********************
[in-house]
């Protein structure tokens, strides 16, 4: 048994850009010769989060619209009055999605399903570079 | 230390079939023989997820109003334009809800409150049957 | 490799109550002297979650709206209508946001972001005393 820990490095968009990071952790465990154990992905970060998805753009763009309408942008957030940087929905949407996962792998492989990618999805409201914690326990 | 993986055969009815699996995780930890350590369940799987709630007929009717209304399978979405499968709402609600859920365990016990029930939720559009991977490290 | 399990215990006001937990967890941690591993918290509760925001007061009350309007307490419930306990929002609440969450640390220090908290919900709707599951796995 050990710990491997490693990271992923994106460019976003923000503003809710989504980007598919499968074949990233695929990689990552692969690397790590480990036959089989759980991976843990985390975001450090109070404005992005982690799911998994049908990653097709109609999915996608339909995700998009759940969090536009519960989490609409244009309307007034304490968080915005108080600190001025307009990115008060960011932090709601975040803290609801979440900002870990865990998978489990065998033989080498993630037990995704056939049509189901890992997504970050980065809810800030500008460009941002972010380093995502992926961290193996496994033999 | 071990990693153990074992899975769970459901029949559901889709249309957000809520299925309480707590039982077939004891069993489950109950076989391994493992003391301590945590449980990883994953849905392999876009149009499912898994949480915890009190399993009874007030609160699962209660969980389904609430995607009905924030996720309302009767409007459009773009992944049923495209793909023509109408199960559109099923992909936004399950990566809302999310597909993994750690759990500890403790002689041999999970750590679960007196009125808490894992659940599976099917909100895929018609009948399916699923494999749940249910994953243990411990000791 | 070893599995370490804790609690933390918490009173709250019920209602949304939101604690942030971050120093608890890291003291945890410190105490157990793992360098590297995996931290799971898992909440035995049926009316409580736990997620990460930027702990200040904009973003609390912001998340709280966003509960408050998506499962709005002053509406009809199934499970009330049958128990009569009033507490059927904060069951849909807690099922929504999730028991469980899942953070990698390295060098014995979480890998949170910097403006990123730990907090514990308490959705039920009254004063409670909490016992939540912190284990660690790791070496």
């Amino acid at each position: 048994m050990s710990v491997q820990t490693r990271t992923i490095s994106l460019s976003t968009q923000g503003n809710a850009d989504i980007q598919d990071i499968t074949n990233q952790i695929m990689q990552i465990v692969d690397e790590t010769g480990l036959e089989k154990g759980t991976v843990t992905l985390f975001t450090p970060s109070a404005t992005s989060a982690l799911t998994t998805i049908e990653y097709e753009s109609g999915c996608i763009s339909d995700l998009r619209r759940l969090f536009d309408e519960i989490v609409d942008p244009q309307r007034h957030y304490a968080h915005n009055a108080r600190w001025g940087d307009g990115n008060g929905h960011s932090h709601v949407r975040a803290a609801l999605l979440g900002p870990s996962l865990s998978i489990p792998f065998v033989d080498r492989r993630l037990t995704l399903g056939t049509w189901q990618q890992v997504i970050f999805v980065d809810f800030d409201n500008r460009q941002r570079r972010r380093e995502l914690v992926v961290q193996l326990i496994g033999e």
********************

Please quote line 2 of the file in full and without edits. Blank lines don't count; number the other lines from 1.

């Protein structure tokens, strides 16, 4: 048994850009010769989060619209009055999605399903570079 | 230390079939023989997820109003334009809800409150049957 | 490799109550002297979650709206209508946001972001005393 820990490095968009990071952790465990154990992905970060998805753009763009309408942008957030940087929905949407996962792998492989990618999805409201914690326990 | 993986055969009815699996995780930890350590369940799987709630007929009717209304399978979405499968709402609600859920365990016990029930939720559009991977490290 | 399990215990006001937990967890941690591993918290509760925001007061009350309007307490419930306990929002609440969450640390220090908290919900709707599951796995 050990710990491997490693990271992923994106460019976003923000503003809710989504980007598919499968074949990233695929990689990552692969690397790590480990036959089989759980991976843990985390975001450090109070404005992005982690799911998994049908990653097709109609999915996608339909995700998009759940969090536009519960989490609409244009309307007034304490968080915005108080600190001025307009990115008060960011932090709601975040803290609801979440900002870990865990998978489990065998033989080498993630037990995704056939049509189901890992997504970050980065809810800030500008460009941002972010380093995502992926961290193996496994033999 | 071990990693153990074992899975769970459901029949559901889709249309957000809520299925309480707590039982077939004891069993489950109950076989391994493992003391301590945590449980990883994953849905392999876009149009499912898994949480915890009190399993009874007030609160699962209660969980389904609430995607009905924030996720309302009767409007459009773009992944049923495209793909023509109408199960559109099923992909936004399950990566809302999310597909993994750690759990500890403790002689041999999970750590679960007196009125808490894992659940599976099917909100895929018609009948399916699923494999749940249910994953243990411990000791 | 070893599995370490804790609690933390918490009173709250019920209602949304939101604690942030971050120093608890890291003291945890410190105490157990793992360098590297995996931290799971898992909440035995049926009316409580736990997620990460930027702990200040904009973003609390912001998340709280966003509960408050998506499962709005002053509406009809199934499970009330049958128990009569009033507490059927904060069951849909807690099922929504999730028991469980899942953070990698390295060098014995979480890998949170910097403006990123730990907090514990308490959705039920009254004063409670909490016992939540912190284990660690790791070496």